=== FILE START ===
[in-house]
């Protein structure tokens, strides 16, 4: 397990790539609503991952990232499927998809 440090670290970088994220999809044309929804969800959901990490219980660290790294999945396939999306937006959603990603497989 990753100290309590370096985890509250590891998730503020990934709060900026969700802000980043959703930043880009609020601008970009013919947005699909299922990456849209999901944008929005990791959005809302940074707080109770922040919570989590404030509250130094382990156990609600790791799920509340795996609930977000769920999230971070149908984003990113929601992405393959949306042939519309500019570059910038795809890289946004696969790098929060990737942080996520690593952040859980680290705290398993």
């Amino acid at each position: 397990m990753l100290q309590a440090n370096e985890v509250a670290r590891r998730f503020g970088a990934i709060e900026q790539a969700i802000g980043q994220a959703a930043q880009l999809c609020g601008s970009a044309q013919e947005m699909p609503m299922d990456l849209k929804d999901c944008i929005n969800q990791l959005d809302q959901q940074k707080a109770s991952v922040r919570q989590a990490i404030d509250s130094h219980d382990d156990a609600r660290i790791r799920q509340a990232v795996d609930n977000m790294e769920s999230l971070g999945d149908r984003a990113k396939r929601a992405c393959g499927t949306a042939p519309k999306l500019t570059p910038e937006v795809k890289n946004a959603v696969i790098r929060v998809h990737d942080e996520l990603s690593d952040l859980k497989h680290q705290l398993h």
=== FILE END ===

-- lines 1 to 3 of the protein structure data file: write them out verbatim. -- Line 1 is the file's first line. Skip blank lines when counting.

[in-house]
């Protein structure tokens, strides 16, 4: 397990790539609503991952990232499927998809 440090670290970088994220999809044309929804969800959901990490219980660290790294999945396939999306937006959603990603497989 990753100290309590370096985890509250590891998730503020990934709060900026969700802000980043959703930043880009609020601008970009013919947005699909299922990456849209999901944008929005990791959005809302940074707080109770922040919570989590404030509250130094382990156990609600790791799920509340795996609930977000769920999230971070149908984003990113929601992405393959949306042939519309500019570059910038795809890289946004696969790098929060990737942080996520690593952040859980680290705290398993």
């Amino acid at each position: 397990m990753l100290q309590a440090n370096e985890v509250a670290r590891r998730f503020g970088a990934i709060e900026q790539a969700i802000g980043q994220a959703a930043q880009l999809c609020g601008s970009a044309q013919e947005m699909p609503m299922d990456l849209k929804d999901c944008i929005n969800q990791l959005d809302q959901q940074k707080a109770s991952v922040r919570q989590a990490i404030d509250s130094h219980d382990d156990a609600r660290i790791r799920q509340a990232v795996d609930n977000m790294e769920s999230l971070g999945d149908r984003a990113k396939r929601a992405c393959g499927t949306a042939p519309k999306l500019t570059p910038e937006v795809k890289n946004a959603v696969i790098r929060v998809h990737d942080e996520l990603s690593d952040l859980k497989h680290q705290l398993h």